First, the gun ran 100% will every kind of ammunition I threw at it. Take a look at the spec chart above and you can see I fed it standard pressure through +P+, all kinds of bullet types and even bullet weights from 50 grains through 147 grains.

sexy woman concealed carry self defense with 9mm pistol

Secondly, the gun was more than accurate enough for self-defense. Ringing a gong at 50 yards was no problem with this compact pistol. Close in, the gun was extremely accurate as well. Recoil was moderate and allowed for fast follow-up shots.

Third, the gun is very reasonably priced. The suggested retail price when launched was $449. With the new models out, Smith & Wesson dropped the price to a mere $385 to make it one of the best values in concealed carry today.

Lastly, the guns are thin, light and easy to conceal. If you are looking for a CCW gun, the 9mm Shield is one of the easier guns to carry.

Where the Shield Can Improve

There are only two things that I would like to see Smith & Wesson change about the pistol. The first is a slight redesign of the backstrap to spread out the felt recoil impulse.

The second is to improve the extended magazine situation. For me, the obvious solution is the MagFIX, and Smith & Wesson should use that design or something very similar to it. But, the existing sleeve is a problem that could really get someone in a jam. Update these two things and this is a five-star gun.

Bottom Line

I strongly recommend the Smith & Wesson M&P9 Shield without the thumb safety to anyone needing a CCW or personal defense handgun.

where to buy the smith wesson shield

Where to buy the Smith & Wesson Shield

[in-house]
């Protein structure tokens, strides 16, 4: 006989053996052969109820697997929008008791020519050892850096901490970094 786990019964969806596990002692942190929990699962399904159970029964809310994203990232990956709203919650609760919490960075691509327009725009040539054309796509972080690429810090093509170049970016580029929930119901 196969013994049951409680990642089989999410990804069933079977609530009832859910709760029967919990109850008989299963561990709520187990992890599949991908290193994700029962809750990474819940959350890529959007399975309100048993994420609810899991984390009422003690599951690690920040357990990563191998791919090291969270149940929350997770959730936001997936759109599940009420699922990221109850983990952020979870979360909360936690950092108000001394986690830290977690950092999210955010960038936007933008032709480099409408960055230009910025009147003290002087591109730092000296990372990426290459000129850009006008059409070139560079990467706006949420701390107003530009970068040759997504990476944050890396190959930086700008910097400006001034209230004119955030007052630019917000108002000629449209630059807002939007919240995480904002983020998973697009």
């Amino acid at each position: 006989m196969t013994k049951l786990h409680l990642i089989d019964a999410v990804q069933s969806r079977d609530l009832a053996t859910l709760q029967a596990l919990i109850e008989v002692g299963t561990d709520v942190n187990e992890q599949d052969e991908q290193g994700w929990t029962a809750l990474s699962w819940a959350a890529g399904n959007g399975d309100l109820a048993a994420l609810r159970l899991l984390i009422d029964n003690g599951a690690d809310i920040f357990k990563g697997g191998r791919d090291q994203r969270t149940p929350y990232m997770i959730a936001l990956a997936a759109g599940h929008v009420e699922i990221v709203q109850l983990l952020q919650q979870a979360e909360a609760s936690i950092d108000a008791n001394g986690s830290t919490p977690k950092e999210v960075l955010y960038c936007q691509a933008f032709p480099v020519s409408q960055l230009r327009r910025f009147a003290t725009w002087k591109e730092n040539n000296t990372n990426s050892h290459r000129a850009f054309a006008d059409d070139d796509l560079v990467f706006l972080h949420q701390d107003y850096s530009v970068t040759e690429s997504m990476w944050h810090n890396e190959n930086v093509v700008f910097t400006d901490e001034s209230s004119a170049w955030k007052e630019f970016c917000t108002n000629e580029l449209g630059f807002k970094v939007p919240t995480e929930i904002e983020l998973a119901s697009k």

The original Shield has been updated to the Shield M2.0. and the higher capacity Shield Plus. The new guns are nothing but improvements on the top-tier performance of the original. I recommend using one of our affiliate links below to purchase one.

Last Update: September 5, 2021

Disclosures

In all of my reviews, I want to be completely transparent about how I obtained the gun and what, if any, relationships exist between me and the company whose product I am reviewing.

This Smith and Wesson Shield was loaned to me as a T&E (testing & evaluation) gun. After shooting the gun, I decided to purchase it. Since the gun was used when I arrived, I did receive a discount off of the suggested retail price.

Smith & Wesson is not an advertiser at the time of this writing. Nor am I in any discussions with them to be one. I was not encouraged to write a positive review of this gun by anyone.

GunsHolstersAndGear.com is a for-profit website. I do not charge readers a dime to access the information I provide.

Some of the links on this page and site are affiliate links to companies like Amazon and Palmetto State Armory. These links take you to the products mentioned in the article. Should you decide to purchase something from one of those companies, I make a small commission.

The links do not change your purchase price. I do not get to see what any individual purchases.

Please share your thoughts and experiences with the S&W Shield in the comments section below.

25 replies on “Smith & Wesson Shield 9mm Review”

I enjoyed this review. I am anxious to try the Plan B base plate as I have had little use for the flush magazine given my style of carry and permissive environments.